Controversial Nigerian singer, Naira Marley has sent a word of advice to his staunch fanbase dubbed Marlians.
The ‘Soapy crooner’ who has been affiliated with the negative influence on society on several levels has now come out to advise his fans against the abuse of drugs.
Taking to his Twitter,the singersent a not of advice to warn his fans not to do drugs. He then went further to say they can do so only if it’s prescribed.
His first tweet read:
“Marlians, don’t do drugs.”
He then followed that by saying:
“Unless it’s prescribed.”
See his tweet below.
Despite his post on Twitter, his tweet is incoherent with his lifestyle. His songs are drenched with lewd lyrics and his posts on Instagram often promote usage of illicit drugs.
Naira Marleyhas remained one of the most talked-about celebrities in the entertainment industry in 2019. His songs and controversial lifestyle has served as a major concern in the Nigerian authorities and conservatives in the nation.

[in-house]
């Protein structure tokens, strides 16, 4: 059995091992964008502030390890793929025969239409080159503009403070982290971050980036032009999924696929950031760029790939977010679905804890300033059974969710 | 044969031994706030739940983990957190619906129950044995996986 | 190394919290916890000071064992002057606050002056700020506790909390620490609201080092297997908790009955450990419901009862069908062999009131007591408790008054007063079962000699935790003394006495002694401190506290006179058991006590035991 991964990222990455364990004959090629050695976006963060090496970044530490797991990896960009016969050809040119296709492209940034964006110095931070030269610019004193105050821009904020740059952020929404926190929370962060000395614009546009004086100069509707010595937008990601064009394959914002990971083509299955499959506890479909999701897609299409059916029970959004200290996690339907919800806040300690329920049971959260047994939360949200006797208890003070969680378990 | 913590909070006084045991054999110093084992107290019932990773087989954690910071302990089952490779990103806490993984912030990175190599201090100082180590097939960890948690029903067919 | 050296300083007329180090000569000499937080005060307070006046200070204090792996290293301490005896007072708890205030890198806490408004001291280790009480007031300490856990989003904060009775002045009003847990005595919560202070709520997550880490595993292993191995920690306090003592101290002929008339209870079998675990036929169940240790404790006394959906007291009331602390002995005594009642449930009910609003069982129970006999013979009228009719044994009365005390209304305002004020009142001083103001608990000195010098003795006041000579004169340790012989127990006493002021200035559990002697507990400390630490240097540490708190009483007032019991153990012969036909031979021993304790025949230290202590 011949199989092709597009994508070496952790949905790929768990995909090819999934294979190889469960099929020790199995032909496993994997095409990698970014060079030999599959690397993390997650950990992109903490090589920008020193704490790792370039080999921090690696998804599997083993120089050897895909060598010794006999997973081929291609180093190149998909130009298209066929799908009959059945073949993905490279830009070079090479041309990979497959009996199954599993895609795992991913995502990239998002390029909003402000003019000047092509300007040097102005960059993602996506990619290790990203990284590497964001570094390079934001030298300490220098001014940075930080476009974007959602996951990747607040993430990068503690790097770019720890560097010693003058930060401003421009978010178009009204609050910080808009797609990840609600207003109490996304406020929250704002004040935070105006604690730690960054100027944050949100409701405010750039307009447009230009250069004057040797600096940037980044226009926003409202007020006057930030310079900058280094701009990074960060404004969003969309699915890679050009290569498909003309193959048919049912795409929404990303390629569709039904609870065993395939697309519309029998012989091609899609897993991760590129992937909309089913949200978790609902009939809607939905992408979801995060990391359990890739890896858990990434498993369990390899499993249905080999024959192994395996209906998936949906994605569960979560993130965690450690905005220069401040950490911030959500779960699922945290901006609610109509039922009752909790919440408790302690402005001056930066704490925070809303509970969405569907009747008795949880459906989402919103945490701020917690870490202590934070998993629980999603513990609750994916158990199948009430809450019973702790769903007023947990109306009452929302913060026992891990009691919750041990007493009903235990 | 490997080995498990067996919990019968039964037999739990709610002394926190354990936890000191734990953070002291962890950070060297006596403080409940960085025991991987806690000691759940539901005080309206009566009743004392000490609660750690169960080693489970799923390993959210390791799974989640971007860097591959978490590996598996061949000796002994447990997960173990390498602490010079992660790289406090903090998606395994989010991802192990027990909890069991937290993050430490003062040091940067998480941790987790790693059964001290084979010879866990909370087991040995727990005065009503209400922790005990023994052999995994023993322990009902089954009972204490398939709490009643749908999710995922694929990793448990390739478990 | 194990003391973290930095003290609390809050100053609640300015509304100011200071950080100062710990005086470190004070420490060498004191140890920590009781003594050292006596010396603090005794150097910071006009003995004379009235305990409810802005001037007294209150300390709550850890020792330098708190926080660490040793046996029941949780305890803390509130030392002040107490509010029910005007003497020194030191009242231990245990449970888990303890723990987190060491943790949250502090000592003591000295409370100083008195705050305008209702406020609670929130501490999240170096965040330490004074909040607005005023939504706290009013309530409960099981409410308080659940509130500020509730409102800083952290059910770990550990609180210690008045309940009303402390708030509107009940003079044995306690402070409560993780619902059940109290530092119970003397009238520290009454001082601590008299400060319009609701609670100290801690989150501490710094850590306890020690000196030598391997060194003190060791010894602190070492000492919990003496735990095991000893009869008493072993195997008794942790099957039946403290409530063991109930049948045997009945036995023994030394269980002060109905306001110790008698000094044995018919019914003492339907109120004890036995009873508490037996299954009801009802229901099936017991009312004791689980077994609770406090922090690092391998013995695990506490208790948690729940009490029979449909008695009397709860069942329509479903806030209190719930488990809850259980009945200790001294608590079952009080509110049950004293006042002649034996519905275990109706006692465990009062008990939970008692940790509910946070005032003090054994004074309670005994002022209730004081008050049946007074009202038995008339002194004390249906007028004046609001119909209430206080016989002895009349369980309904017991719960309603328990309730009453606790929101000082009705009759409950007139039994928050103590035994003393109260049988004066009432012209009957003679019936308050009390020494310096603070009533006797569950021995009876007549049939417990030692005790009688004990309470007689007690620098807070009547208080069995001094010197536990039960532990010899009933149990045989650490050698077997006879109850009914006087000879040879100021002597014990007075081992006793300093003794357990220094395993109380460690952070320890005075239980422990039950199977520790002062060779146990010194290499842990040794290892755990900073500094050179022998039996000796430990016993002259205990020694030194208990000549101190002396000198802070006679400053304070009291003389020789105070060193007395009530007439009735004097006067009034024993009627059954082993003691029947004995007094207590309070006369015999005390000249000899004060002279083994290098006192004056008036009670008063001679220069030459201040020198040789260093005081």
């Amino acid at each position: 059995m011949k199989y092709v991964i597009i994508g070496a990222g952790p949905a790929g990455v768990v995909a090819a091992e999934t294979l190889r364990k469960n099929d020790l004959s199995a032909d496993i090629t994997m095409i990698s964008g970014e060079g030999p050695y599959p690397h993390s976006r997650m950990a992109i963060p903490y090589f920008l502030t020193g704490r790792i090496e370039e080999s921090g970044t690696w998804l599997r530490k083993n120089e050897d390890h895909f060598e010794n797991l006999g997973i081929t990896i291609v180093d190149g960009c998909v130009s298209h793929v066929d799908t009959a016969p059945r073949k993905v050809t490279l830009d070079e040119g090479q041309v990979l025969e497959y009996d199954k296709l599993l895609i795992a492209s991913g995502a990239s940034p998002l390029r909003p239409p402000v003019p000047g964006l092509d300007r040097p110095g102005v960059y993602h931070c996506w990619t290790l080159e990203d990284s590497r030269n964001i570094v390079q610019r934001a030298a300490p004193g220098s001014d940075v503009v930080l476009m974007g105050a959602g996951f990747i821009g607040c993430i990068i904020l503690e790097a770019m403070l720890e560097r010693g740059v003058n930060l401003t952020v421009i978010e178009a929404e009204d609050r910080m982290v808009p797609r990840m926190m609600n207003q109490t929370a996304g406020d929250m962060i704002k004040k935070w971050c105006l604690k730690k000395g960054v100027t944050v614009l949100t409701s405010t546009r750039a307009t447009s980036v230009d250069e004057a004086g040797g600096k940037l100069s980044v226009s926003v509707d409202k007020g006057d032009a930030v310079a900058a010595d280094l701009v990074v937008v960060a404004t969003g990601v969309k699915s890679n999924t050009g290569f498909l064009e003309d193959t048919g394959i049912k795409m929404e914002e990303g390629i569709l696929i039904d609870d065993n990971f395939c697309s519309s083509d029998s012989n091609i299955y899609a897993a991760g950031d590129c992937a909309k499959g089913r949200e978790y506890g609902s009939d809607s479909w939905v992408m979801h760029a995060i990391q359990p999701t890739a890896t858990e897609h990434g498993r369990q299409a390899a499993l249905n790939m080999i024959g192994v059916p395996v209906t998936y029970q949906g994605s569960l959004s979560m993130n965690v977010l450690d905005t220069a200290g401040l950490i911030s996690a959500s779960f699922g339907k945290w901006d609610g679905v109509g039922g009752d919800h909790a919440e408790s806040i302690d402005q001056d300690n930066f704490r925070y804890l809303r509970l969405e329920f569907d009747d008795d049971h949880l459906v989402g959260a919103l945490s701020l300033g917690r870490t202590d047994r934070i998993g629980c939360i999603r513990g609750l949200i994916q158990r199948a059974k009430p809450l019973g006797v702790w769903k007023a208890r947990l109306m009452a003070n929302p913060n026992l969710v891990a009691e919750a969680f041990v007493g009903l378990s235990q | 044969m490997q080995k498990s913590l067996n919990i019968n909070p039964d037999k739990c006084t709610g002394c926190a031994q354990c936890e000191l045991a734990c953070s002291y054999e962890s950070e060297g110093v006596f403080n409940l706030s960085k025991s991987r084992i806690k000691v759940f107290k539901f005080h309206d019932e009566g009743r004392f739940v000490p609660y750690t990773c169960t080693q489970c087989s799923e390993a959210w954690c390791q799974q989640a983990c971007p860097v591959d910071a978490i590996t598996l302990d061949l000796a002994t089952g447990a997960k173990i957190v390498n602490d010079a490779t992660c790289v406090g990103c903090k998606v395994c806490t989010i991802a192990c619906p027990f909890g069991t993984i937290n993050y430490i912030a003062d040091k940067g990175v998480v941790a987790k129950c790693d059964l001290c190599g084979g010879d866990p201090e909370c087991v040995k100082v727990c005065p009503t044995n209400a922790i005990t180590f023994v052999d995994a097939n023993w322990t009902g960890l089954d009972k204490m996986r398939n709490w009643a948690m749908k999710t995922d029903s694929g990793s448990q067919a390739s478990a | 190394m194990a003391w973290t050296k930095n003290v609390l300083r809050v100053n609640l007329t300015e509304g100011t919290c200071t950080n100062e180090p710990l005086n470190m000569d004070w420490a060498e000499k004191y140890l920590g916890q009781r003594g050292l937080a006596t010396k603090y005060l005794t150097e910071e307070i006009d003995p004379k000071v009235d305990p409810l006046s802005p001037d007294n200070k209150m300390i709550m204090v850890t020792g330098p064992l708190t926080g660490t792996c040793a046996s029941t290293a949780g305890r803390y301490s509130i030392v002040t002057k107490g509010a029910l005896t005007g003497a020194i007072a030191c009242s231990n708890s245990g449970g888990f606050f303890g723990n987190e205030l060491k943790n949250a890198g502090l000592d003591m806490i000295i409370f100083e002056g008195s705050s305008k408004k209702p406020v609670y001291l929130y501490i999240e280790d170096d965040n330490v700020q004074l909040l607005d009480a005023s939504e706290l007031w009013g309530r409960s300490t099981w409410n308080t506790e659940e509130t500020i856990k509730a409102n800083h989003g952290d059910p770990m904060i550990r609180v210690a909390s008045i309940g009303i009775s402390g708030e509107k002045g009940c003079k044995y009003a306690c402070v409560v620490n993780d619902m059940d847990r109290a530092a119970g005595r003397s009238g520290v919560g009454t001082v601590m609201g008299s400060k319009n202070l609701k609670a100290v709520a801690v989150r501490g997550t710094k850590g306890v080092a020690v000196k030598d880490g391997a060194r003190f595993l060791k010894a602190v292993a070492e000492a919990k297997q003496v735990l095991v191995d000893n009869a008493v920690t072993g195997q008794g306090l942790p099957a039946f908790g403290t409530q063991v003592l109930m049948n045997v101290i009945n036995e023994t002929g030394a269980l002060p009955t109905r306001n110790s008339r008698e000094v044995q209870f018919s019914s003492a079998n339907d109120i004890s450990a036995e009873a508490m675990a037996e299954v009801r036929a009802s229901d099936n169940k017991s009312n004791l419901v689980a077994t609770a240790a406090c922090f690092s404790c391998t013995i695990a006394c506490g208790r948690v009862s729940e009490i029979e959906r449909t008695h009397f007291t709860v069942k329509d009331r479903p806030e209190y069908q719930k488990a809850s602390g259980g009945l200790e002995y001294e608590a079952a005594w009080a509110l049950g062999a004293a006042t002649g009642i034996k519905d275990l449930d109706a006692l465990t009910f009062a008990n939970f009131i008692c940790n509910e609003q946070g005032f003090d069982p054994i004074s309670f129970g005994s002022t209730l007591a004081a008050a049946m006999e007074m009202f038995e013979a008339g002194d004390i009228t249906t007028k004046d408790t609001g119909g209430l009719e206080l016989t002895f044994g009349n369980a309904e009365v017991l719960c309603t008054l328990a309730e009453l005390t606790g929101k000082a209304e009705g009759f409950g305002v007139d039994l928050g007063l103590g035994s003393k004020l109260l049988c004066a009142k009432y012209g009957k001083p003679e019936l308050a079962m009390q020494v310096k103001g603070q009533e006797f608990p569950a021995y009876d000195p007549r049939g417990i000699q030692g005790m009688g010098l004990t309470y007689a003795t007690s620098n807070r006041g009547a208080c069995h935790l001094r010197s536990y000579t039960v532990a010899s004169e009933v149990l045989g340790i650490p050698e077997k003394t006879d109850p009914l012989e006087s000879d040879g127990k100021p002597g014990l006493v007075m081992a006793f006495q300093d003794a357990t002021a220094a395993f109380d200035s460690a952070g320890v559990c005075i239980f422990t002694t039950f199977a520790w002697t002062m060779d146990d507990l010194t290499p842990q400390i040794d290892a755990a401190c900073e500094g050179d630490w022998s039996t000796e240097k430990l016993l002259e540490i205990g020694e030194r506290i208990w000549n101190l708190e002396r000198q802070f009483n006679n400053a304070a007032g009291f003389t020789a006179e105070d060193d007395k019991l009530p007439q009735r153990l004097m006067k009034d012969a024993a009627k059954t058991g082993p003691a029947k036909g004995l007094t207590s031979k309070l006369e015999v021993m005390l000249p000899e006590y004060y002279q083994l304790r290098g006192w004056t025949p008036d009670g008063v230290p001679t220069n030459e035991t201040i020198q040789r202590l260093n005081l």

The singer’s court case was recently adjourned till December 11.
Equally important, Naira Marley, popular for his “Am I a Yahoo Boy” and “Soapy” tracks; is being prosecuted by the EFCC on an 11-count charge of conspiracy, possession of counterfeit cards and fraud. Furthermore, his co-defendant is one Yad Isril, said to still be at large.
Meanwhile, the defendant was first arraigned on May 20, 2019, but pleaded not guilty. He secured bail with two sureties.
According to the charge, the defendant committed the offences on different dates. Specifically, these dates were stated as between November 26, 2018, December 11, 2018, and May 10. Additionally, Fashola and his accomplices allegedly conspired to use different Access Bank ATM Cards to defraud their victims.
They allegedly used Access Card number 5264711020433662 issued to other persons; in a bid to obtain fraudulent financial gains.
Meanwhile, Fashola was said to have possessed these counterfeit credit cards, belonging to different cardholders; with intent to defraud, and which also constituted theft.
The offences contravene the provisions of Section 1 23 (1)(b), 27 (1}, 33, 33(9) Cyber Crime (Prohibition) Prevention Act, 2015.